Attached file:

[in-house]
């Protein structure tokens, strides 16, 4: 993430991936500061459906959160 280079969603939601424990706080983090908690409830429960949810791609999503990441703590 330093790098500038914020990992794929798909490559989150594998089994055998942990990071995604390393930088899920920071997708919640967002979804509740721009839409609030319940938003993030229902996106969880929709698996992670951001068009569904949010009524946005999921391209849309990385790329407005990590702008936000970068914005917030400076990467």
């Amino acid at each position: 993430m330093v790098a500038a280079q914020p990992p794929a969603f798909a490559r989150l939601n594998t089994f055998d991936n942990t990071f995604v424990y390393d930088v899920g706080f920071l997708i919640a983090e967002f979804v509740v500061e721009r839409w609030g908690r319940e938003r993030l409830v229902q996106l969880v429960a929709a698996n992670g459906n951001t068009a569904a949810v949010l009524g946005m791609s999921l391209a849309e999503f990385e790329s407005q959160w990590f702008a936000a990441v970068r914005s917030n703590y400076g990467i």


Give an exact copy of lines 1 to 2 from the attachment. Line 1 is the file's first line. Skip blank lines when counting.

[in-house]
């Protein structure tokens, strides 16, 4: 993430991936500061459906959160 280079969603939601424990706080983090908690409830429960949810791609999503990441703590 330093790098500038914020990992794929798909490559989150594998089994055998942990990071995604390393930088899920920071997708919640967002979804509740721009839409609030319940938003993030229902996106969880929709698996992670951001068009569904949010009524946005999921391209849309990385790329407005990590702008936000970068914005917030400076990467």